Reporting verbs with that clauses:

Some verbs introduce a report, an idea or a summary. These verbs have the pattern:

N + V + (that) + clause

When we want to say what someone says or thinks we can use a clause with that;

He said that I had to see a doctor.
I thought that he was being silly.

We can leave out the word that:

He said I had to see a doctor.
I thought he was being silly.

With some verbs we can mention the hearer as the object of the verb:

She reminded him that it was time to go.
He told me he was a friend of yours.

These verbs have the pattern;

N + V + N + (that) + clause.

Reporting verbs with wh- and if clauses

Some verbs introduce summaries, reports, questions or problems:

She explained what we had to do.
He asked if I was ready
I didn’t know what to do.

These verbs have the pattern:

N + V + wh- + clause:
She wondered where she was.

or

N + V + if + clause:
Ken asked if we wanted to go.

With some verbs we can mention the hearer as the object of the verb:

She asked me if I was ready.
He told me what I had to do.

These verbs have the pattern:

N + V + N + wh- + clause:
I told them what he was doing.

or

N + V + N + if + clause:
Ken asked us if we wanted to go.

 

 

Comments

Hello Ricardo,

Yes, you can use the word 'that' here or you can omit it -- both are correct. People tend to leave it out when speaking, and often in writing as well, but there is nothing wrong with using it.

All the best,
Kirk
The LearnEnglish Team

Hi there, I've found the following sentence in a book I'm reading: She had suggested that we leave the train--- is it correct? Wouldn't be better "She had suggested that we left the train--- ?
In an English grammar book I see that the sentence "The minister proposed regular meeting for the committee" can be changed in "The minister proposed that the committee should meet regularly", using the word "meet'. Would it also be right if I used "meet" as it follows: "The minister proposed the committee to meet regularly"? Thank you very much for yr help.
Maria

Hello mariaidabertocchi,

After 'suggest' we generally use the subjunctive form, which is the base form of the verb (without -ed, without the third-person 's' etc.). For example:

I suggested that he leave.

I'll suggest that we go there next week.

There are other verbs which work in the same way, such as 'insist' and 'request'.

The subjunctive is a lot less common than it was in the past in English and is slowly disappearing, so you can now find examples of the present simple or past simple replacing it. It would not be wrong to use 'left' in your example for this reason. It is an example of the language changing.

I think you may have made a mistake in copying the sentence from your grammar book, as an article or a plural form is necessary:

 

The minister proposed a regular meeting for the committee.

or

The minister proposed regular meetings for the committee.

 

The minister proposed that the committee should meet regularly.

is fine as an alternative. However, your version is not correct. You could say:

The minister proposed that the committee meet regularly.

which uses a subjunctive form.

 

Best wishes,

Peter

The LearnEnglish Team

Yes, you are right: I realised I didn't put an "s" as soon as I sent the message... Sorry!
Thank u very much Peter. Yr explanation has been most useful!
Mariaida

Hello
In the sentence "He said that I had to see a doctor". "I" mean him or mean the reporter?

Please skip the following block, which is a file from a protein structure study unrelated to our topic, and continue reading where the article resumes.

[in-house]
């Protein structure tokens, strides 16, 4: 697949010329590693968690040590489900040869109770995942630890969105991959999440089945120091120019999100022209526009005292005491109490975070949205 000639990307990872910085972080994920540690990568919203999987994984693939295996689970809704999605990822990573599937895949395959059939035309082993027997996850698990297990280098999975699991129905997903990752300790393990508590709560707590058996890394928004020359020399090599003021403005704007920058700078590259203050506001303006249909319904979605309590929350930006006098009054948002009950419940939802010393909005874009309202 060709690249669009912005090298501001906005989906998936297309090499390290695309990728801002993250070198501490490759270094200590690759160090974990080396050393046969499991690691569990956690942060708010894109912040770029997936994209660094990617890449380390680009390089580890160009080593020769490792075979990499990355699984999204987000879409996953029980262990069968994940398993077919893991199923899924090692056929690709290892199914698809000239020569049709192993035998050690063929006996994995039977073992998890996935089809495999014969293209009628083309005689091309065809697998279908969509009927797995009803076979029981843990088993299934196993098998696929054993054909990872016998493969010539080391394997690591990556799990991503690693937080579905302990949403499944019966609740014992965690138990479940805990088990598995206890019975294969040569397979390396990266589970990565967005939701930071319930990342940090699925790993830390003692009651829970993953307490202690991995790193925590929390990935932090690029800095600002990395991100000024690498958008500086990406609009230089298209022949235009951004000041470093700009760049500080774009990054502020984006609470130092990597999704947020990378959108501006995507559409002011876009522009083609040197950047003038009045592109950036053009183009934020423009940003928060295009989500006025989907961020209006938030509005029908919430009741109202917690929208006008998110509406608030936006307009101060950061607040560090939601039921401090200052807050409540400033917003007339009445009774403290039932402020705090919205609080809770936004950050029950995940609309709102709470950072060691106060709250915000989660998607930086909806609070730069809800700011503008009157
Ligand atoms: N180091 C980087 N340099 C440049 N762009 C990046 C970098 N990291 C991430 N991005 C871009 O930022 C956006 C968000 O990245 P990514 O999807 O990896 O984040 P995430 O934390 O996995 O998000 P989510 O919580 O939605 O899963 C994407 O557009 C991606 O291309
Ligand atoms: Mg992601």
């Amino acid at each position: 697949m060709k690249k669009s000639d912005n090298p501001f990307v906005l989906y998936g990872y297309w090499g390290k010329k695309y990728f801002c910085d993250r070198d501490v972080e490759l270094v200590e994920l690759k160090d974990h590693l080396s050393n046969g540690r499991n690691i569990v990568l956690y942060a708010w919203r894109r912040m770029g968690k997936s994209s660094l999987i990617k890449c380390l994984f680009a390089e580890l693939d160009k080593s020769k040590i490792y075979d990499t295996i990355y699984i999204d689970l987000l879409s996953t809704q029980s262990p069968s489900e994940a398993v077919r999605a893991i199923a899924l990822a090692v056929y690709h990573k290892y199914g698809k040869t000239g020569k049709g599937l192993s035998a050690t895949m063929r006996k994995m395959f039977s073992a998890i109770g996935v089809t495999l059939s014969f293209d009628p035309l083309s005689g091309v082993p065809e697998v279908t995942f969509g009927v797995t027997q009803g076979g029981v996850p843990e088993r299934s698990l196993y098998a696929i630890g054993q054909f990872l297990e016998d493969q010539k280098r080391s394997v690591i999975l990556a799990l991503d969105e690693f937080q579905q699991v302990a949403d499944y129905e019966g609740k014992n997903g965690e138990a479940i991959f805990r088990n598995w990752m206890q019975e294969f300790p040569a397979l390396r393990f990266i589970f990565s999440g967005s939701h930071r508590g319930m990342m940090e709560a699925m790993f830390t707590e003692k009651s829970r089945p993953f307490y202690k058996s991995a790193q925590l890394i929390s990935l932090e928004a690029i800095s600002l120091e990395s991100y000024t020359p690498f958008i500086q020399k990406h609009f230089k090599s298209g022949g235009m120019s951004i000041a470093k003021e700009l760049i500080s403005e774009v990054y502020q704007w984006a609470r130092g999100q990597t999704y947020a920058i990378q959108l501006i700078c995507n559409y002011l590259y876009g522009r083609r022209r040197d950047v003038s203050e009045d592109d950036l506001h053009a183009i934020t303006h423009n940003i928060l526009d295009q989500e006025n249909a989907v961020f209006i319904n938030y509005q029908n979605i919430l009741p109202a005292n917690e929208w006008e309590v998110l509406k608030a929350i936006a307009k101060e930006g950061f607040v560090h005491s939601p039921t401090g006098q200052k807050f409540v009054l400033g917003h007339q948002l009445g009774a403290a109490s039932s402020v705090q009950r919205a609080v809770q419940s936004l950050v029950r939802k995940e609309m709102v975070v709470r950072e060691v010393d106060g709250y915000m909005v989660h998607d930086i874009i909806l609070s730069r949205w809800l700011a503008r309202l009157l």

I concern about direct and indirect report.
Like I understood that he had to see a doctor or I myself had to see a doctor?
Thank you for your help!

Hello Nam Phan,

In this sentence the pronoun 'I' refers to the person who is reporting the words. To make it clearer, compare these two alternatives:

Paul said that I had to see a doctor. [The person telling us this is sick]

Paul said that he had to see a doctor. [Paul is sick]

 

Best wishes,

Peter

The LearnEnglish Team

Hi FANTASTIC TWO

in youtube, I've seen a video about reported speech that the teacher said: "Reported speech usually only used for writing. So we don’t really have to worry about all these crazy rules when we speak "

is it right? it's not necessary to use it when we speak? and how about international test exam such as IETL in speaking part?

Thank in advance

Hi ihsan_qwerty,

There is no reason reported speech cannot be used in conversation. It depends entirely on what you are talking about and what you want to say.

YouTube is not an accredited school by any means. Remember that anyone can create a video and put it on the site, and make any claims they wish.

 

Peter

The LearnEnglish Team

“Why don’t we have a picnic?” I said. (Direct speech)
I suggested that we (had - have) a picnic. (Reported)
I know that " have" is the correct subjunctive but some say that "had" is also correct.
Please, tell me the difference in detail.
Thank you

Hello Ahmed Imam,

Suggest has more than one meaning. In my examples below I will change 'we' to 'they' for clarity, since certain meanings (speculation and uncertainty past events, for example) are hard to express about yourself.

 

When we want to make a proposal, we usually use the present subjunctive:

I suggested that they have a picnic.

[Why don't you have a picnic?]

 

It is possible to use the past form. However, there is some ambiguity as to the the meaning of 'suggest'. It may have the same meaning as in the first example, but it can also meanssomething like 'offer an explanation':

I suggested that we had a picnic.

[Why don't you have a picnic?]

or

[My explanation was that they must have had a picnic]

 

I hope that helps to clarify it for you.

 

Peter

The LearnEnglish Team

Pages